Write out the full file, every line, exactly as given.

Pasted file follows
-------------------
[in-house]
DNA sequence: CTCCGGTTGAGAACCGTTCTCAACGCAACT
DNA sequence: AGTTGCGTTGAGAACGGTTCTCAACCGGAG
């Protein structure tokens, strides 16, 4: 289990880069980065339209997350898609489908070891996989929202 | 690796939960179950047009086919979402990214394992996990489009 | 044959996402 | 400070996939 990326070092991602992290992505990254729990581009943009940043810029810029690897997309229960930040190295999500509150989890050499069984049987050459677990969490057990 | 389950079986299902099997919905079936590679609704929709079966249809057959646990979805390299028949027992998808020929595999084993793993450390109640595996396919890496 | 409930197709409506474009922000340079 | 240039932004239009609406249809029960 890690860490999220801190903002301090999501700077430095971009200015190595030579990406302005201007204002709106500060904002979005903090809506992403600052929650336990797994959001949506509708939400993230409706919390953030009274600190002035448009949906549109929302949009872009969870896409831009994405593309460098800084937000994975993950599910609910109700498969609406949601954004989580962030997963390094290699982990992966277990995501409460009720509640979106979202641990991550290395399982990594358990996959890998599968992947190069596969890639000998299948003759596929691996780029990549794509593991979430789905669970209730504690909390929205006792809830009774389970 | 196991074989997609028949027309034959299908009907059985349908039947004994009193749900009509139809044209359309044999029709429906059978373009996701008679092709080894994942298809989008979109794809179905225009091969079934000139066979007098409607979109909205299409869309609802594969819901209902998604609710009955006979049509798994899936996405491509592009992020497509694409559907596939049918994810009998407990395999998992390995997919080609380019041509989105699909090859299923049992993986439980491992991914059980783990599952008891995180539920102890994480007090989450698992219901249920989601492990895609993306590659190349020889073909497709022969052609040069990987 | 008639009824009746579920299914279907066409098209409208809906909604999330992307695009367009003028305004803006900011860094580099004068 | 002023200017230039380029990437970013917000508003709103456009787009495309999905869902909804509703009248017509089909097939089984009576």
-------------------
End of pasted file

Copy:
[in-house]
DNA sequence: CTCCGGTTGAGAACCGTTCTCAACGCAACT
DNA sequence: AGTTGCGTTGAGAACGGTTCTCAACCGGAG
């Protein structure tokens, strides 16, 4: 289990880069980065339209997350898609489908070891996989929202 | 690796939960179950047009086919979402990214394992996990489009 | 044959996402 | 400070996939 990326070092991602992290992505990254729990581009943009940043810029810029690897997309229960930040190295999500509150989890050499069984049987050459677990969490057990 | 389950079986299902099997919905079936590679609704929709079966249809057959646990979805390299028949027992998808020929595999084993793993450390109640595996396919890496 | 409930197709409506474009922000340079 | 240039932004239009609406249809029960 890690860490999220801190903002301090999501700077430095971009200015190595030579990406302005201007204002709106500060904002979005903090809506992403600052929650336990797994959001949506509708939400993230409706919390953030009274600190002035448009949906549109929302949009872009969870896409831009994405593309460098800084937000994975993950599910609910109700498969609406949601954004989580962030997963390094290699982990992966277990995501409460009720509640979106979202641990991550290395399982990594358990996959890998599968992947190069596969890639000998299948003759596929691996780029990549794509593991979430789905669970209730504690909390929205006792809830009774389970 | 196991074989997609028949027309034959299908009907059985349908039947004994009193749900009509139809044209359309044999029709429906059978373009996701008679092709080894994942298809989008979109794809179905225009091969079934000139066979007098409607979109909205299409869309609802594969819901209902998604609710009955006979049509798994899936996405491509592009992020497509694409559907596939049918994810009998407990395999998992390995997919080609380019041509989105699909090859299923049992993986439980491992991914059980783990599952008891995180539920102890994480007090989450698992219901249920989601492990895609993306590659190349020889073909497709022969052609040069990987 | 008639009824009746579920299914279907066409098209409208809906909604999330992307695009367009003028305004803006900011860094580099004068 | 002023200017230039380029990437970013917000508003709103456009787009495309999905869902909804509703009248017509089909097939089984009576």